Energy security experts have backed Liberal senator Jim Molan’s warning that Australia is at risk of running out of fuel within weeks and that military strikes on Syria should be a wake-up call to do something about it.
But all insist it is his own federal government that is dropping the ball when it comes to shoring up the nation’s fuel reserves.
US President Donald Trump ordered strikes last weekend targeting Syrian President Bashar al-Assad’s chemical weapons capabilities, in response to Mr Assad’s gas attacks on his own people.
Senator Molan, a former major general in the Australian Army, has been vocal this week about Australia’s unpreparedness for interruptions to its fuel supply.
Australia is a member of the International Energy Agency, which insists that countries have a 90-day reserve of fuel stocks.
Yet Australia does not maintain that level of reserve.
During a number of media interviews, Senator Molan said action had to be taken to remedy the dire conditions of the fuel reserve, adding that Australia only had enough for another 43 days.
With about 90 per cent of the nation’s motor fuels imported from the Middle East and processed through regional refineries, and 60 per cent of engine fuel used in Asia also coming from the Gulf, Australia could ill afford international conflicts disrupting supply.
But, he said, little was being done about the need for a contingency plan.
“We stand in real trouble and this is a single point of failure for Australia,” Senator Molan said.
“It happens because for too long we have taken a business-as-usual approach.
“The way that we seem to get around this is that we buy credits overseas which ignores the entire problem.”
Senior analyst at the Australian Strategic Policy Institute, Malcolm Davis, said Senator Molan was correct in his statements.
“Yes, that’s accurate. The situation is pretty serious,” Dr Davis said.
“At best we have 43 days of reserve. That’s not back-up, we’re going through it now. We are going through these reserves as we sit here.
“The assumption is that more will flow in. But any disruption to that flow and we can go through those reserves pretty quickly. We could go through it in 20 days.”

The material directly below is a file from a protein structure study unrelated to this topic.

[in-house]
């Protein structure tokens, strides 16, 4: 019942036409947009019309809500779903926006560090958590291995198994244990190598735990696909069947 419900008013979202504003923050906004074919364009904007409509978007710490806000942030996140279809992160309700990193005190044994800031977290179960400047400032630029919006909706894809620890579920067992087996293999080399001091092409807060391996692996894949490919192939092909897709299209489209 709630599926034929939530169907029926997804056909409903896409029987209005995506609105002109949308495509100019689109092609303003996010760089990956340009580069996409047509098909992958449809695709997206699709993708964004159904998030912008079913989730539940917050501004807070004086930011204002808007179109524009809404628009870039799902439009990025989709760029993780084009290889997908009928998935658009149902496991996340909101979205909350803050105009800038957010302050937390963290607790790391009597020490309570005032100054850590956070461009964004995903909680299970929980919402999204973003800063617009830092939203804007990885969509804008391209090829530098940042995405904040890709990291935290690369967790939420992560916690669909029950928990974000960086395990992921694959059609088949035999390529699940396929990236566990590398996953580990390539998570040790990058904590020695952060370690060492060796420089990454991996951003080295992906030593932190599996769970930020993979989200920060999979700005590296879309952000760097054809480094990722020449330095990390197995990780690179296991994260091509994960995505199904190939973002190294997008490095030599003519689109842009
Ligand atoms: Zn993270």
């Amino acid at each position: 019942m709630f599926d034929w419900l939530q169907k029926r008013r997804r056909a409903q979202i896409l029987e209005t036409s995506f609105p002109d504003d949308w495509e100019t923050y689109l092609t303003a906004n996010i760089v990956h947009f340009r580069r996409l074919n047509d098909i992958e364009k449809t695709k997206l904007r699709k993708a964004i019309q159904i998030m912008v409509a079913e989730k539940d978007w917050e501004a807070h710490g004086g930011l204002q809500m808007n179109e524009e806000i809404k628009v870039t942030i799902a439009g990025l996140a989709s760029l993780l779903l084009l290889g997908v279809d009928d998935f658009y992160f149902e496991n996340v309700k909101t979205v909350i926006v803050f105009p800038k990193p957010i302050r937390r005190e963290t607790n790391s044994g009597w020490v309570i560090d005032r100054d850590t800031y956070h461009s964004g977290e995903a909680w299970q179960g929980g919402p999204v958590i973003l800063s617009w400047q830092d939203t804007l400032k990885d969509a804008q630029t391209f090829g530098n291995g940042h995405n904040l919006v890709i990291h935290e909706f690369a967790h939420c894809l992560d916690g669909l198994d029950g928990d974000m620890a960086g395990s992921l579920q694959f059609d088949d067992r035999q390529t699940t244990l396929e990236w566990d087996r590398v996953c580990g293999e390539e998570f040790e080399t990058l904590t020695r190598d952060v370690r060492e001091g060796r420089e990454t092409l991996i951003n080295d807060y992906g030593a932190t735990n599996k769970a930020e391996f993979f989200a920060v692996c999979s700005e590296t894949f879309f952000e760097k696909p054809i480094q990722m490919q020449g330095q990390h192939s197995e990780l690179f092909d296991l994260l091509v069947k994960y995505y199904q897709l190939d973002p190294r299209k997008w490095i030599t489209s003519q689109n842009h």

Because so much of our personal and business activities depend on fossil fuel-based energy, life as we know it would change dramatically, Dr Davis said.
“It’s not just about filling the tank in your car. It’s about how society functions.”
Dr Davis describes what he terms a “Mad Max” scenario where the nation could come to a standstill then plummet into chaos as the energy source dries up.
“There would be blackout after blackout, then food runs out at supermarkets, hospitals close, industry shuts down – meaning people lose their jobs – people can’t get paid,” he said.
“Our society only works the way it does because we have that supply.”
But Dr Davis said the strikes on Syria last weekend had not plunged Australia closer to such a scenario.
It would depend on what caused the disruption, but a major event could turn his “Mad Max” theory into a reality.
“Syria hasn’t directly exacerbated it, but it sends a warning,” he said.
“Any international conflict has the potential to disrupt our supplies. Imagine that on Saturday, President Trump had chosen a more robust course of action and targeted Russia’s defence presence in Syria.
“Russia would have retaliated and it could have gone on escalating for weeks and our fuel supplies would be soon cut off.
“Similarly, any conflict in the South China Sea between China and Taiwan, or with the US involved even – this could really impact on our reserves extremely quickly.”
Dr Davis said the government has been “quite negligent” in not providing for the 90-day fuel reserve and in not building our own refining facilities.
Energy expert at Australian National University James Prest agreed that the Syria conflict should at the very least cause the government to rethink its energy strategy.
“It is a well-known fact that we have a limited number of days of liquid fuel security,” Dr Prest said.
“If Australia was moving towards more electric vehicles and more hydrogen-fuelled vehicles, this would increase our energy.
“It would cut us out to a degree of the international competition for oil.
“There is a complete lack of leadership from the federal government on this.”